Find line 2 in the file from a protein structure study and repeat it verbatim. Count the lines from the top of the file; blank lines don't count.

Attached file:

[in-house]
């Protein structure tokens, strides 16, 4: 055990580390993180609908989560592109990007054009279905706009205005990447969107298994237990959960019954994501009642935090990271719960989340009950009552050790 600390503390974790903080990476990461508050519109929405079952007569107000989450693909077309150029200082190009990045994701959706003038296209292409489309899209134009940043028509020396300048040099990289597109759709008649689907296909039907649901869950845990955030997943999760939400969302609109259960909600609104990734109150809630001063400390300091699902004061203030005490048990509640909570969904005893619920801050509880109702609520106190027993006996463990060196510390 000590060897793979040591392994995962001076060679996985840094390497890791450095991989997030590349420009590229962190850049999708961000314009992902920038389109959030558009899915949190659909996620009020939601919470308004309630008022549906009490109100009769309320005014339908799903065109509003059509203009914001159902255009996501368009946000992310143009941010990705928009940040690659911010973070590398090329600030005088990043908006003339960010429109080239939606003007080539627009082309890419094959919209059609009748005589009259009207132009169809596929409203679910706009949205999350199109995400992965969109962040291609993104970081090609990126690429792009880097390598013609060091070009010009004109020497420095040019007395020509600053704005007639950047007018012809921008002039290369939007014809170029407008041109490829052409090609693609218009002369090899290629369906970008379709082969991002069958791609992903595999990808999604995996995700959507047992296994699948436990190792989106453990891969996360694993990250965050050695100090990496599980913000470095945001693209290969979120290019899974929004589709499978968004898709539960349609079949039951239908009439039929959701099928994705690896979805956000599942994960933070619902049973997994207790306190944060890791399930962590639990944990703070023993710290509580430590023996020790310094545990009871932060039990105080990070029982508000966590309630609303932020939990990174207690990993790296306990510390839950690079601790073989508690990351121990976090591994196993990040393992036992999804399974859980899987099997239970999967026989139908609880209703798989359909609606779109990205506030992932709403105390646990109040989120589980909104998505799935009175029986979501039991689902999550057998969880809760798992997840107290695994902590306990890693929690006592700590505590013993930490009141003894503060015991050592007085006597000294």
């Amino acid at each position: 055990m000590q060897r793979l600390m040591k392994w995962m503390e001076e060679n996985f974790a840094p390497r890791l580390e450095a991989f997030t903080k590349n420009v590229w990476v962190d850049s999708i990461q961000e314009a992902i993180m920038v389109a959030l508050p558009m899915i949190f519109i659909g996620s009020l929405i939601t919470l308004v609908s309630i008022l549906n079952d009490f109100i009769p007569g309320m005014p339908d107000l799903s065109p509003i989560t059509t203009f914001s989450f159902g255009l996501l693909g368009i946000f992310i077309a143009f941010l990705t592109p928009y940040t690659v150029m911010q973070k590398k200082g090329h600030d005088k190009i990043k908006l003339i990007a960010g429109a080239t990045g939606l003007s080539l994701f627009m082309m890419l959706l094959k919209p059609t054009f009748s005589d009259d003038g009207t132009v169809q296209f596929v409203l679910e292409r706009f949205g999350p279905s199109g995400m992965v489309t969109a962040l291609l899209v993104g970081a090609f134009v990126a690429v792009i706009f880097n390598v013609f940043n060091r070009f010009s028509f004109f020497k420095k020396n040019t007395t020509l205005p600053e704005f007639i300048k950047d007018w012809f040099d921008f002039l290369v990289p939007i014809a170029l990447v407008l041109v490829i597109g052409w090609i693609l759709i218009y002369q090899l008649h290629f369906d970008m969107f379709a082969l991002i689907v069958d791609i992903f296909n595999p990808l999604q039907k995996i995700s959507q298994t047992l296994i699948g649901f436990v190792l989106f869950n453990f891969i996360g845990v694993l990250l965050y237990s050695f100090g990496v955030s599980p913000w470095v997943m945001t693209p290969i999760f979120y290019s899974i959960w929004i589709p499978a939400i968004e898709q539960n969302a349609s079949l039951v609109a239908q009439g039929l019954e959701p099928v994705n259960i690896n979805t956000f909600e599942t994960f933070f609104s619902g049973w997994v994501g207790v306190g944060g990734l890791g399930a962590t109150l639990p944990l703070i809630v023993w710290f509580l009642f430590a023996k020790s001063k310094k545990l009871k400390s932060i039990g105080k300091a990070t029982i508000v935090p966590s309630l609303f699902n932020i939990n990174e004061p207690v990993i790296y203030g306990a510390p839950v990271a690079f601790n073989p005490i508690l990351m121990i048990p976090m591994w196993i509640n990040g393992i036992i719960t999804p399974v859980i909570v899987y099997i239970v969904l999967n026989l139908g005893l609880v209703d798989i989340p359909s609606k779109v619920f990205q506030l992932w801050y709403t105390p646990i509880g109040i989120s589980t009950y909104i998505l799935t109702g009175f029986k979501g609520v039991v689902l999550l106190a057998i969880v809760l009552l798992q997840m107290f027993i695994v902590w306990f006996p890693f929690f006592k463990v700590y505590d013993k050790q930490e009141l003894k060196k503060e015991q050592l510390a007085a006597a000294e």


């Protein structure tokens, strides 16, 4: 055990580390993180609908989560592109990007054009279905706009205005990447969107298994237990959960019954994501009642935090990271719960989340009950009552050790 600390503390974790903080990476990461508050519109929405079952007569107000989450693909077309150029200082190009990045994701959706003038296209292409489309899209134009940043028509020396300048040099990289597109759709008649689907296909039907649901869950845990955030997943999760939400969302609109259960909600609104990734109150809630001063400390300091699902004061203030005490048990509640909570969904005893619920801050509880109702609520106190027993006996463990060196510390 000590060897793979040591392994995962001076060679996985840094390497890791450095991989997030590349420009590229962190850049999708961000314009992902920038389109959030558009899915949190659909996620009020939601919470308004309630008022549906009490109100009769309320005014339908799903065109509003059509203009914001159902255009996501368009946000992310143009941010990705928009940040690659911010973070590398090329600030005088990043908006003339960010429109080239939606003007080539627009082309890419094959919209059609009748005589009259009207132009169809596929409203679910706009949205999350199109995400992965969109962040291609993104970081090609990126690429792009880097390598013609060091070009010009004109020497420095040019007395020509600053704005007639950047007018012809921008002039290369939007014809170029407008041109490829052409090609693609218009002369090899290629369906970008379709082969991002069958791609992903595999990808999604995996995700959507047992296994699948436990190792989106453990891969996360694993990250965050050695100090990496599980913000470095945001693209290969979120290019899974929004589709499978968004898709539960349609079949039951239908009439039929959701099928994705690896979805956000599942994960933070619902049973997994207790306190944060890791399930962590639990944990703070023993710290509580430590023996020790310094545990009871932060039990105080990070029982508000966590309630609303932020939990990174207690990993790296306990510390839950690079601790073989508690990351121990976090591994196993990040393992036992999804399974859980899987099997239970999967026989139908609880209703798989359909609606779109990205506030992932709403105390646990109040989120589980909104998505799935009175029986979501039991689902999550057998969880809760798992997840107290695994902590306990890693929690006592700590505590013993930490009141003894503060015991050592007085006597000294």